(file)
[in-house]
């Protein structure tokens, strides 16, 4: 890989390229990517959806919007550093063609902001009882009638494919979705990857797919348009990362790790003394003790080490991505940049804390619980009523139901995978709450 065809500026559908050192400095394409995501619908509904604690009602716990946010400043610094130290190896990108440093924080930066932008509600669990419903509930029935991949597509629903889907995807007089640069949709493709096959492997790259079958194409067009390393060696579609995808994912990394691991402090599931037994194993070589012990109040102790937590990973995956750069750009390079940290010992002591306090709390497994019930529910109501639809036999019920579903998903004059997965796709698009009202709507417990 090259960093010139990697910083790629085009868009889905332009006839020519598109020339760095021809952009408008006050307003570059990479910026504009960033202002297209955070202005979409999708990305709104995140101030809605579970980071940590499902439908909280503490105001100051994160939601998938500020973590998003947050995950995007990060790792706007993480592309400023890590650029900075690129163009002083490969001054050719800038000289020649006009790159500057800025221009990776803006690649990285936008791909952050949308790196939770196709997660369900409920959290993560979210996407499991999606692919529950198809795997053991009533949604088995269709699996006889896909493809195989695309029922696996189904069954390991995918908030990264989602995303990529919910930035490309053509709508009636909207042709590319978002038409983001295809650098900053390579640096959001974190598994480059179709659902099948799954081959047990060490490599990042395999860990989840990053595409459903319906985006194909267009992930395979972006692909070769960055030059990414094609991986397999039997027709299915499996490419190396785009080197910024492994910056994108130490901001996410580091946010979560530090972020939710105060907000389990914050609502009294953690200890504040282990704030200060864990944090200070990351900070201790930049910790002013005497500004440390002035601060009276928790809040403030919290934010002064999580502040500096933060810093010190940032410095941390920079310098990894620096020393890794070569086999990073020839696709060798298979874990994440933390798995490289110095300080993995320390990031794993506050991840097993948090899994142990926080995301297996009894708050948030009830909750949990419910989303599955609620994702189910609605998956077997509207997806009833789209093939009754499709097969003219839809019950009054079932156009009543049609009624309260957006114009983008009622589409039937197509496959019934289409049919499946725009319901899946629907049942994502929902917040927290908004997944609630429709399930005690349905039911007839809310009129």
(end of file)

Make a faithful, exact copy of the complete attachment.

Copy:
[in-house]
């Protein structure tokens, strides 16, 4: 890989390229990517959806919007550093063609902001009882009638494919979705990857797919348009990362790790003394003790080490991505940049804390619980009523139901995978709450 065809500026559908050192400095394409995501619908509904604690009602716990946010400043610094130290190896990108440093924080930066932008509600669990419903509930029935991949597509629903889907995807007089640069949709493709096959492997790259079958194409067009390393060696579609995808994912990394691991402090599931037994194993070589012990109040102790937590990973995956750069750009390079940290010992002591306090709390497994019930529910109501639809036999019920579903998903004059997965796709698009009202709507417990 090259960093010139990697910083790629085009868009889905332009006839020519598109020339760095021809952009408008006050307003570059990479910026504009960033202002297209955070202005979409999708990305709104995140101030809605579970980071940590499902439908909280503490105001100051994160939601998938500020973590998003947050995950995007990060790792706007993480592309400023890590650029900075690129163009002083490969001054050719800038000289020649006009790159500057800025221009990776803006690649990285936008791909952050949308790196939770196709997660369900409920959290993560979210996407499991999606692919529950198809795997053991009533949604088995269709699996006889896909493809195989695309029922696996189904069954390991995918908030990264989602995303990529919910930035490309053509709508009636909207042709590319978002038409983001295809650098900053390579640096959001974190598994480059179709659902099948799954081959047990060490490599990042395999860990989840990053595409459903319906985006194909267009992930395979972006692909070769960055030059990414094609991986397999039997027709299915499996490419190396785009080197910024492994910056994108130490901001996410580091946010979560530090972020939710105060907000389990914050609502009294953690200890504040282990704030200060864990944090200070990351900070201790930049910790002013005497500004440390002035601060009276928790809040403030919290934010002064999580502040500096933060810093010190940032410095941390920079310098990894620096020393890794070569086999990073020839696709060798298979874990994440933390798995490289110095300080993995320390990031794993506050991840097993948090899994142990926080995301297996009894708050948030009830909750949990419910989303599955609620994702189910609605998956077997509207997806009833789209093939009754499709097969003219839809019950009054079932156009009543049609009624309260957006114009983008009622589409039937197509496959019934289409049919499946725009319901899946629907049942994502929902917040927290908004997944609630429709399930005690349905039911007839809310009129």